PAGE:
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Pediatrics EOR Exam
Terms in this set (279)
Impetigo can be bullous or non-bullous. 70% of cases have "honey-colored crust" and are ___caused by what bacteria? The other 30% are __ and caused by ___.
70% - non-bullous, S Aureus or GAS
30% - bullous, S Aureus
A deeper form of impetigo is ___ with classic lesion with a rim of erythematous induration surrounding an eschar.
Diaper dermatitis is often caused by ___ with tx being topical NystatiA n, Lotrimin, or Diflucan po for 2 weeks. DR. DUPUY says mosts cases are contact dermatitis.
Perianal dermatitis is caused by GAS and treatment wiith __ or __.
PCN or erythromycin
Perioral dermatitis presents as discrete erythematous micropapules & micropapulovesicles with "sparing of the vermillion border". Cause unknown but can be aggravated by what? Tx: metronidazole or erythromycin gel or minocycline po qd.
topical steroid use
Drug Reactions: a ___ reaction is the most frequent and similar to viral xanthems. Macpap eruption that often spare the face -- itching common. Ampilcillin, isoniazid, phenytoin, quinidine, sulfonamides, thiazides
Drug reactions: a ____ reaction is due to anaphylactic IgE dependent reaction that occurs wi minutes to hours of administration. Epi needed in severe reactions. Aspirin, PCN, blood products.
Drug reactions: A ___ drug eruption is single or multiple, round demarcated red plaques that appear soon after the drug exposure and reappear in the same site each time the drug is taken HALLMARK. Tetracycline, cotrimoxazole
Drug reactions: ___ present w tingling of palms and soles followed in a few days by painful, well-defined symmetric swelling and erythema. Cytosine arabinoside, fluorouracil, doxorubicin.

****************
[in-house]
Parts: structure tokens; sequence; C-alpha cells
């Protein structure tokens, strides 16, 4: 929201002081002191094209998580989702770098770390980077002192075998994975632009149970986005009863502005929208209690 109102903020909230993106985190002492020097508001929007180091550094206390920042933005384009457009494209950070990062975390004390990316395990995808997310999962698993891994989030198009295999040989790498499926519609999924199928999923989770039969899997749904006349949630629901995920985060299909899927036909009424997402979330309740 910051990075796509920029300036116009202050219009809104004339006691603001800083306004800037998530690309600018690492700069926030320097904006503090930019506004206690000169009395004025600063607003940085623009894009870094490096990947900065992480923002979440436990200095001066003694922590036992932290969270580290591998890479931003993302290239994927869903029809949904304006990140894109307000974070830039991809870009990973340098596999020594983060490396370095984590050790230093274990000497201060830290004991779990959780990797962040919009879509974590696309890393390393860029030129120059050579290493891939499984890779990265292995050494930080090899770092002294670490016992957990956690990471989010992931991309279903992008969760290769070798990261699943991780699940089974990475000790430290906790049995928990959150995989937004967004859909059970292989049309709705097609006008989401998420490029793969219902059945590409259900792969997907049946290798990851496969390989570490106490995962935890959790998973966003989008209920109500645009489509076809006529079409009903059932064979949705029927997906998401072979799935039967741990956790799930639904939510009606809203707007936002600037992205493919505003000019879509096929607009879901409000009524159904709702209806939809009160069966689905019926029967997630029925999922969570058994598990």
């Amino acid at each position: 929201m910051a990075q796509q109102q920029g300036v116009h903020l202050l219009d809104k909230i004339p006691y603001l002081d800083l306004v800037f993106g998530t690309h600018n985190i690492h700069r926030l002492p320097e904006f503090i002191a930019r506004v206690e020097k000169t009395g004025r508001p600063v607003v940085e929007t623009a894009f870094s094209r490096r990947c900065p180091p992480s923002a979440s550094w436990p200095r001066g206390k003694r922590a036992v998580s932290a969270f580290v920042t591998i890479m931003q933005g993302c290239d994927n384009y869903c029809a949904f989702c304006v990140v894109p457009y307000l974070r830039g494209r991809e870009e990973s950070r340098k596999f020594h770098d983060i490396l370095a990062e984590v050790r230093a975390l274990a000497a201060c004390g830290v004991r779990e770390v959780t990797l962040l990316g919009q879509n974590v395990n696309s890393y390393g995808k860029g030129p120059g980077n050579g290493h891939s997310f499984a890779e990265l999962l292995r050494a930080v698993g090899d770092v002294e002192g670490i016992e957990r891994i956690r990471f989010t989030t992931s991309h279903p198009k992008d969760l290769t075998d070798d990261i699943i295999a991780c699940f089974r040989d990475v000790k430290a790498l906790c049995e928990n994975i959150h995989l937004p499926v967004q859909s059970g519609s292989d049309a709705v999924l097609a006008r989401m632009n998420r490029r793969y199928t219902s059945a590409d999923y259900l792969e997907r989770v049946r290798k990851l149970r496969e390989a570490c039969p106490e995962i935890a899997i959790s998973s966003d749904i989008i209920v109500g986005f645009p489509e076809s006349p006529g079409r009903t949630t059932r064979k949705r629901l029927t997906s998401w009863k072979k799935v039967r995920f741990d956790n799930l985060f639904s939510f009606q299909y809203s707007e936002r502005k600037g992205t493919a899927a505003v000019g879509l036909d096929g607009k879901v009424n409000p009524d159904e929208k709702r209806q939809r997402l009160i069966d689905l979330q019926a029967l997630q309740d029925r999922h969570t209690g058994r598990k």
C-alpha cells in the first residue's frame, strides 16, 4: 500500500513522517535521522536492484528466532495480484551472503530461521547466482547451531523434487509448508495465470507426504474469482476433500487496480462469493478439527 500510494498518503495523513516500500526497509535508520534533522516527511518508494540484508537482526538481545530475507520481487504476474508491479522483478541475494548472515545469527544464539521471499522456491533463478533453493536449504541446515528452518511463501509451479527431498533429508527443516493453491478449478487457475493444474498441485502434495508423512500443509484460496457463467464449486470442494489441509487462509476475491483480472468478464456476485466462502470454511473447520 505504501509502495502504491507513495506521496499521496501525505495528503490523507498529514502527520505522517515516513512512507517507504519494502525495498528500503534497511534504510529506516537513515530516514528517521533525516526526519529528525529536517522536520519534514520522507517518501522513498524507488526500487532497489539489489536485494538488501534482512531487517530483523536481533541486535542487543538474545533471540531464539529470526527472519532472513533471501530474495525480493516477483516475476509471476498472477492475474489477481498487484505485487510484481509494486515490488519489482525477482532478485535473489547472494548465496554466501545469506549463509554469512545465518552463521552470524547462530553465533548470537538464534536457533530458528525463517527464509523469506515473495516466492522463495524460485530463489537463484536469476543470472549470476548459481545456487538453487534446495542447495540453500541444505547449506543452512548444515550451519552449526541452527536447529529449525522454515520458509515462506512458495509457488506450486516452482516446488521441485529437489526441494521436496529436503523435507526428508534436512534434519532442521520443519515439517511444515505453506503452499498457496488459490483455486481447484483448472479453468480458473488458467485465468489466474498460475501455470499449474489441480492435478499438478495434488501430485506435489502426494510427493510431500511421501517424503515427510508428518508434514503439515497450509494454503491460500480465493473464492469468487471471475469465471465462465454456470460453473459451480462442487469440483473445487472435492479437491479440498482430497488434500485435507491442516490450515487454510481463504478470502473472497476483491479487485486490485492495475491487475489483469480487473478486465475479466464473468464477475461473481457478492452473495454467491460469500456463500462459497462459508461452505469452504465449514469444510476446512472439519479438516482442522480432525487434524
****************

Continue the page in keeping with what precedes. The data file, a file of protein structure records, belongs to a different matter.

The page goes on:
chemotherapy induced acral erythema
Lichen planus or thickened skin is an uncommon, inflammatory papulosquamous disorder of unknown cause. Noted w gold salts, beta blockers, antimalarials, thiazide, furosemide. What are the 5 P's? What is the treatment?
pruritic, planar, polygonal, papules, purple; treatment is antihistamines and topical steroids
What can pityriasis rosea's herald patch be confused with? What treatment may hasten resolution of lesions?
tinea; UVB light
In SJS, a severe mucocutaneous syndrome, involving at least 2 mucous membranes, involves a disruption in what?
a disruption of the dermis/epidermis junction
SJS is associated with mycoplasma PNA and what drugs?
phenytoin, phenobarbitol, sulfonamides, aminopenicillin
TENS is full thickness involvement. ___ sign is sheet like peeling of the epidermis with slight pressure.
____ is different from SJS/TENS, milder targetoid "iris" lesions, dusky red and round --- frequent recurrences.
Comedones: use ___.
Papules & Pustules: use ____.
Nodules & Cysts: use ____.
Hormonal treatment with ____.
comedones - benzoyl peroxide, topical retinoids
papules & pustules - add topical and oral abx
nodules & cysts - accutane
hormonal treatment - OCPs
What PE finding other than pruritis can be found in lice infestation?
posterior cervical adenopathy
Scabies is caused by ___. When is itching worse?
Sarcoptes Scabieie; worse at night
What is the oral treatment that can be used for lice and scabies?
____is a physiologic reaction to androgens in the genetically predisposed men. Begins after puberty & usually is expressed by the time the patient is in his or her 40s.
___takes 8-12 months for regrowth. Rare side effects are increased cardiac output, left ventricular mass, tachycardia, dizziness.
___blocks 5-alpha-reductase. SE: decreased libido and erectile dysfunction, TERATOGENIC.
____-HPV 3,10, 28.41 - or flat warts are most evident under oblique illumination. Smooth, slightly raised 1-3mm lesions.
___ - HPV 1, 2, 4, 7 - range from small pinhead sized to irregularly surfaced domed lesions.
Verruca vulgaris - common warts
___ - are "ant hill like lesions" - pain at heel or metatarsal heads - HPV 1.
Verruca Plantaris - plantar warts
What is the rule of 9s in burns for children and adults?
Adults - 9% head arms; 18 anterior and posterior trunk, 1 genitals, 18 legs
Children - 18% head, 14 anterior and posterior trunk, 1 genitals, 9 arms, 14 legs
What's the Parkland formula for fluid resuscitation in burn patients?
4mL/kg/% of BSA burned of LR, 1/2 in 1st 8 hours and 1/2 in next 16 hours